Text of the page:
Welcome to Hogwarts! It’s so great to see the faculty rocking their regalia for this special occasion. I know you are admiring my enormous velvet beret.
As all of us gather to induct students into Cum Laude, I want to think together with you about what this kind of achievement really means. I went to high school outside Boston, so I tend to think about strong students in the local vernacular: wicked smart (smaht). Maybe some of yinz don’t know what this means, but it’s an east coast thing. Wicked smaht is someone who is intelligent, perhaps with some esoteric knowledge, a skill set not necessarily academic, and a flair for using their erudition in the service of living vibrantly.
There is a lot that goes into being wicked smaht. There is the capacity piece, which I will glibly call “brains.” Then there is the hard work component, the grit. To perform so well at school, and with such consistency, over all the years of high school requires tenacity, practice, and stamina. As an educator, I work with people who spend a lot of time thinking about ways we can nurture brains and grit in all our students.
One domain of wicked smahtness we talk about less is opportunity. Cum laude students, and I submit, every student in this auditorium gets to shine in their own way because they have been given the time, space, and attention necessary to grow as students. To spend your adolescent years learning, developing interests, and refining your skills is, in all honesty, a privilege. Your fabulous endeavors include music and drama, global studies, service learning, and being members of sports teams. Sewickley Academy students are not scheming about how to protect their families during a civil war. In some parts of the world, this is the reality that people your age encounter. I know it can be challenging for all of us in the room to feel grateful for the internet service that allows us to do research at night when we would really rather be sleeping, or to savor the electricity that enables us to read at any hour of the day, but it’s worth considering. These privileges have played important roles in all of our successes.
Shankar Vedantam, who wrote a book called The Hidden Brain and has a podcast of the same name, came up with one of the most helpful metaphors for thinking about privilege: privilege is like swimming with the current. You are swimming, doing the strokes, putting in the effort. This is work and it requires skills and knowledge. It’s only when you swim against the current that you realize how much easier progress is in a more hospitable environment. The biggest insight Vedantam makes is that “Those who travel with the current will always feel they are good swimmers; those who swim against the current may never realize they are better swimmers than they imagine.”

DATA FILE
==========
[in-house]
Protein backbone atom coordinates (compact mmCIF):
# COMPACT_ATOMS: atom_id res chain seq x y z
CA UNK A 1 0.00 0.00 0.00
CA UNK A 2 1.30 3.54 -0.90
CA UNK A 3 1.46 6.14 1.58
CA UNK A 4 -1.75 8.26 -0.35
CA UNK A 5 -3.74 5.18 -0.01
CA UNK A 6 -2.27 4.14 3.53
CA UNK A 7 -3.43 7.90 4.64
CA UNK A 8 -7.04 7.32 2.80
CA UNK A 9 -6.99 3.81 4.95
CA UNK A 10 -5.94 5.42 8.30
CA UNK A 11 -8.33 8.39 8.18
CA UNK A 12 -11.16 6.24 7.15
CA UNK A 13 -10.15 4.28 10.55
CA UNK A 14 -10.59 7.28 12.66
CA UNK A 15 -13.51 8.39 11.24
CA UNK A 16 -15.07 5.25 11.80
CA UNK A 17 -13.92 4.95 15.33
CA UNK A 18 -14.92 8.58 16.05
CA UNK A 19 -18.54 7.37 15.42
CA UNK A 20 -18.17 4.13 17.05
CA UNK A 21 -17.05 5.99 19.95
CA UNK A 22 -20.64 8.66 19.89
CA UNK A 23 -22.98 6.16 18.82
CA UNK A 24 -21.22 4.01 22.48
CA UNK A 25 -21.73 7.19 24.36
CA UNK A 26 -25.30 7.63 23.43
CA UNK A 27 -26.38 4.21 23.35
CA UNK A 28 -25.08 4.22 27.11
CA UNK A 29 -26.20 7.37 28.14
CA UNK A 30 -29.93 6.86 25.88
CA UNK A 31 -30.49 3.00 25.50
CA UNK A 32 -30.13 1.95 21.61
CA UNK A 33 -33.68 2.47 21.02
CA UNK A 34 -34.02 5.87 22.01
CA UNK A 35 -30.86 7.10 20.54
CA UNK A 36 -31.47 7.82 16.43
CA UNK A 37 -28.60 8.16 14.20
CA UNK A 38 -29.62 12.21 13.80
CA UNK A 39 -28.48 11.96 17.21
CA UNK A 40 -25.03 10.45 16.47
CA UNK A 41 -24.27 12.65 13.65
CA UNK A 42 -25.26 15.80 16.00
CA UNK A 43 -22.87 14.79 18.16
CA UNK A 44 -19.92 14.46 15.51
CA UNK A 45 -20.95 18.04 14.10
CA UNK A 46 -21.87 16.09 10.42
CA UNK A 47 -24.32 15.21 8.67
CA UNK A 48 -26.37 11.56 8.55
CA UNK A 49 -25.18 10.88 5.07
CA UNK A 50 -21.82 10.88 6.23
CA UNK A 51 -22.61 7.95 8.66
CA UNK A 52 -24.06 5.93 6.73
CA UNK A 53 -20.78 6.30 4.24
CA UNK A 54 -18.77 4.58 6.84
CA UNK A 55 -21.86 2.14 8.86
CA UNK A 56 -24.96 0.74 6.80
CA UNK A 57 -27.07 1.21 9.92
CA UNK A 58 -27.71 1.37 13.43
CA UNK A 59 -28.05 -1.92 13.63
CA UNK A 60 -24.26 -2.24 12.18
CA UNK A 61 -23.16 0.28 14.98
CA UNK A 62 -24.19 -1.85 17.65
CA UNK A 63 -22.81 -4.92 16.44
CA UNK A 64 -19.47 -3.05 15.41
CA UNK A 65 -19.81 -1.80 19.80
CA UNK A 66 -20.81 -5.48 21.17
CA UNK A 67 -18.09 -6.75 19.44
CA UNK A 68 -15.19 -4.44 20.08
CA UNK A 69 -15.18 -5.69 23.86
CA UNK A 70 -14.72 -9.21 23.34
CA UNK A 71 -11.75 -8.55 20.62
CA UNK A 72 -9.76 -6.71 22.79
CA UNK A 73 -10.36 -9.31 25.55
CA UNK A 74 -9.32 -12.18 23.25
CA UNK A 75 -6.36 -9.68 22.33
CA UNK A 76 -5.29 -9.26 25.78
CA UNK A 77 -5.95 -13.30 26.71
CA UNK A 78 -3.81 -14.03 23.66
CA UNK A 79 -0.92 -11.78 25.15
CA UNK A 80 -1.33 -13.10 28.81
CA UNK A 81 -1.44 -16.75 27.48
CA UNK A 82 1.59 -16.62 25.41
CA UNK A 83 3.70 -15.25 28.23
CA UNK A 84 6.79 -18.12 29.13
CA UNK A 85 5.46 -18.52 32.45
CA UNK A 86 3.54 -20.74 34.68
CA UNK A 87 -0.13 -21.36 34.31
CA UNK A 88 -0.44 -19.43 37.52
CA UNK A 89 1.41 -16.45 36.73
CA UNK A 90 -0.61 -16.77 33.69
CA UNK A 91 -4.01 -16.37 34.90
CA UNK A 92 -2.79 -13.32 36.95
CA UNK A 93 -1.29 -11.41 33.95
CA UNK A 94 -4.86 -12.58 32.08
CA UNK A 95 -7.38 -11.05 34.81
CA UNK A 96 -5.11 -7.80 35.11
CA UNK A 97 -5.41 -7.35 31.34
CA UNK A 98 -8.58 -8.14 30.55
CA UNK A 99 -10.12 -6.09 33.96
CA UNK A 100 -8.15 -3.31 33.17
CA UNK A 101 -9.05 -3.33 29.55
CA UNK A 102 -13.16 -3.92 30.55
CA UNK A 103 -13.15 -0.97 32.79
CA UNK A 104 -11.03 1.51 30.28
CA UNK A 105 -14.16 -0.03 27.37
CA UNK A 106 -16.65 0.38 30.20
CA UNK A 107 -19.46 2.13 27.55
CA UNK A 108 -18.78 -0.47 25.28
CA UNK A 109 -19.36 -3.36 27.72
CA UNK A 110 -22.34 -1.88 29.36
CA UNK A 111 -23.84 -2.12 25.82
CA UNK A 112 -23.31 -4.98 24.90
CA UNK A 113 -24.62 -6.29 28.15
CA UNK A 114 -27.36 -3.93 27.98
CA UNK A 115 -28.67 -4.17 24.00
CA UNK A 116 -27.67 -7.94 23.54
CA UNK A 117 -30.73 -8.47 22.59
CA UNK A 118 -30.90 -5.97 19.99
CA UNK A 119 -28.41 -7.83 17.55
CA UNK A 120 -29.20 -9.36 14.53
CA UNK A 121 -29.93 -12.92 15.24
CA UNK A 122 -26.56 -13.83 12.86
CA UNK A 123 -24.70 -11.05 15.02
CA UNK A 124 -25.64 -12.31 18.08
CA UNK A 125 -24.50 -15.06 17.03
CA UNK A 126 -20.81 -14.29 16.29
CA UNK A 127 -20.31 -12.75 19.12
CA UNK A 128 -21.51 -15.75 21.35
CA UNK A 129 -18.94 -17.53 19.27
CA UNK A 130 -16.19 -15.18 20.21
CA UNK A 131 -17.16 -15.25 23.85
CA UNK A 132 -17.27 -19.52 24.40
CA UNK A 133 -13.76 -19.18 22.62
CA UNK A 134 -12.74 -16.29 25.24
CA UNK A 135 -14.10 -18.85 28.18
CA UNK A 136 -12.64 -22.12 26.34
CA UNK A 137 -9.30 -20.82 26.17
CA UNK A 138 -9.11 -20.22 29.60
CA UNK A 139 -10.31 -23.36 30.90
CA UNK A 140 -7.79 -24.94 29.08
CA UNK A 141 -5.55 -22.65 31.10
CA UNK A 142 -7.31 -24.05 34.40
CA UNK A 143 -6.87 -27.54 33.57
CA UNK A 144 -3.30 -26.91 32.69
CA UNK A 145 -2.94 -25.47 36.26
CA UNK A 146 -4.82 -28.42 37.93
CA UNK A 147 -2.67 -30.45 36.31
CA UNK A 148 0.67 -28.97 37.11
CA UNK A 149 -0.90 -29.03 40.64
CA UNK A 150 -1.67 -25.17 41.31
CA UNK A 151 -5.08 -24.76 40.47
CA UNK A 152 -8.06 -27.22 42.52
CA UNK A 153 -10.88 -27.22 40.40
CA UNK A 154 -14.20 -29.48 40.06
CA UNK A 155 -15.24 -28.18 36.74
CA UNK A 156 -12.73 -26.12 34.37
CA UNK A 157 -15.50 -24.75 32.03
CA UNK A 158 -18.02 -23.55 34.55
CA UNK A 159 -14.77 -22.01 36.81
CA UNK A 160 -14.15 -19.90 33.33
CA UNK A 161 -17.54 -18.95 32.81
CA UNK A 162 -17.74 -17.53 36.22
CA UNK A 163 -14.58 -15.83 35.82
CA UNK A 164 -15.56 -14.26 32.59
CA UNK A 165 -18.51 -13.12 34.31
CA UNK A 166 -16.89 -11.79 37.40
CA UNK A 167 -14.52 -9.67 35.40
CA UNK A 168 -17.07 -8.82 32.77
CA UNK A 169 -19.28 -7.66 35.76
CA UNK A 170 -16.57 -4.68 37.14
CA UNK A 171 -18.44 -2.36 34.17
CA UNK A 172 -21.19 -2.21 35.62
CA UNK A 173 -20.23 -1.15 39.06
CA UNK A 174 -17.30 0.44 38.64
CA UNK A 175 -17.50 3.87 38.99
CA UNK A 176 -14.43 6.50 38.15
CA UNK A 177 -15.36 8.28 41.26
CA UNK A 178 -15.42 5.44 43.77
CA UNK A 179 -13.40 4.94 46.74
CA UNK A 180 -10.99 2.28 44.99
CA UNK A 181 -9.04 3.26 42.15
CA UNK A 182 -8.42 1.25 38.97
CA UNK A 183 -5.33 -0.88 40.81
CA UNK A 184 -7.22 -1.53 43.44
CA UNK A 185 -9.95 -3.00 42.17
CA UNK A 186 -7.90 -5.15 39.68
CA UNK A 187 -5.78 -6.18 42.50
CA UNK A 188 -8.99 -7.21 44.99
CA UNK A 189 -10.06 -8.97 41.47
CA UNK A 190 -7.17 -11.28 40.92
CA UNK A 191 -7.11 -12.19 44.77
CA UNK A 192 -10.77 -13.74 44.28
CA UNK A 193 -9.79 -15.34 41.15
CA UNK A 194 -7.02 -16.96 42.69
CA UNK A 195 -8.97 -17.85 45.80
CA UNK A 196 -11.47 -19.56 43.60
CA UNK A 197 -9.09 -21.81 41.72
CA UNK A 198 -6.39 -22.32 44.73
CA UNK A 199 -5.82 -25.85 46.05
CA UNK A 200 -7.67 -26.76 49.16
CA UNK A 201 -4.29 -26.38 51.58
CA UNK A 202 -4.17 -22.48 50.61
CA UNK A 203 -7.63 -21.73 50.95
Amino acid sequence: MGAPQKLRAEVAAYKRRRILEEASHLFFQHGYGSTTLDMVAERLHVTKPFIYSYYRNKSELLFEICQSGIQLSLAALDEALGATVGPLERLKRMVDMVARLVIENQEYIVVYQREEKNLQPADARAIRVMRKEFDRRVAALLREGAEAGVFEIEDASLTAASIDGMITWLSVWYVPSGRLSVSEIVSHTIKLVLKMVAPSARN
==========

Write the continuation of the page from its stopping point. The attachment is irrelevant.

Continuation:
Within this metaphor, I think there is much that applies to all of us in the Sewickley Academy community. Someone taught each of us how to swim in these waters of academia; in fact, many teachers have helped us become the swimmers we are today. The Sewickley faculty is committed to each and every one of your successes; this is a tremendous privilege. Think of all the teachers whose goal is to keep their students from academically drowning; we are lucky to find ourselves in the relatively warm waters of Sewickley Academy where we have the luxury to dive so much deeper.
In non-metaphorical terms, you are learning academic skills that will become lifelong productive habits of mind: to be careful observers, to ask for help when necessary, to think critically, to detect patterns, to communicate effectively, to put forth a best effort.
Olympic gold medalist Michael Phelps’s mother, Debbie, brought him to swimming. In a NY Times interview, she recounted that “In kindergarten I was told by his teacher, ‘Michael can’t sit still, Michael can’t be quiet, Michael can’t focus.’” Because she was committed to helping Michael find a milieu in which he could thrive, Michael joined a swim team. Swimming provided an outlet for Michael’s energy and taught him self-discipline. His long limbs, for which he was sometimes teased at school, were an epic asset in the pool. Mrs. Phelps must have known what she was doing because Michael became the most decorated Olympian of all time, winning 22 medals in three Olympiads. In my book, Mrs. Phelps demonstrated exactly how wicked smaht she is by creating this opportunity for Michael.